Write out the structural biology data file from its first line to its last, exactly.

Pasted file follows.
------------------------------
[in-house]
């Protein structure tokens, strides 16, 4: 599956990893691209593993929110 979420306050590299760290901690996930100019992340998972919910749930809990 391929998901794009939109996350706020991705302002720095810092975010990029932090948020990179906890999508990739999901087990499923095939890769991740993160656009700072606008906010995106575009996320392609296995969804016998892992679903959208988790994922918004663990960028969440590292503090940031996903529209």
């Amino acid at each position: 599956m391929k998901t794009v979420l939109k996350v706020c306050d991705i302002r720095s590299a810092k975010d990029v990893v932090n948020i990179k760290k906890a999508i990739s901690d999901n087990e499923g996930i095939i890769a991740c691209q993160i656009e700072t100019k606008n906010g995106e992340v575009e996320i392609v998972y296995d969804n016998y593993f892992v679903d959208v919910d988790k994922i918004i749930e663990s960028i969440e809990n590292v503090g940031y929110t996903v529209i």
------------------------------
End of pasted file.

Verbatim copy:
[in-house]
């Protein structure tokens, strides 16, 4: 599956990893691209593993929110 979420306050590299760290901690996930100019992340998972919910749930809990 391929998901794009939109996350706020991705302002720095810092975010990029932090948020990179906890999508990739999901087990499923095939890769991740993160656009700072606008906010995106575009996320392609296995969804016998892992679903959208988790994922918004663990960028969440590292503090940031996903529209």
């Amino acid at each position: 599956m391929k998901t794009v979420l939109k996350v706020c306050d991705i302002r720095s590299a810092k975010d990029v990893v932090n948020i990179k760290k906890a999508i990739s901690d999901n087990e499923g996930i095939i890769a991740c691209q993160i656009e700072t100019k606008n906010g995106e992340v575009e996320i392609v998972y296995d969804n016998y593993f892992v679903d959208v919910d988790k994922i918004i749930e663990s960028i969440e809990n590292v503090g940031y929110t996903v529209i």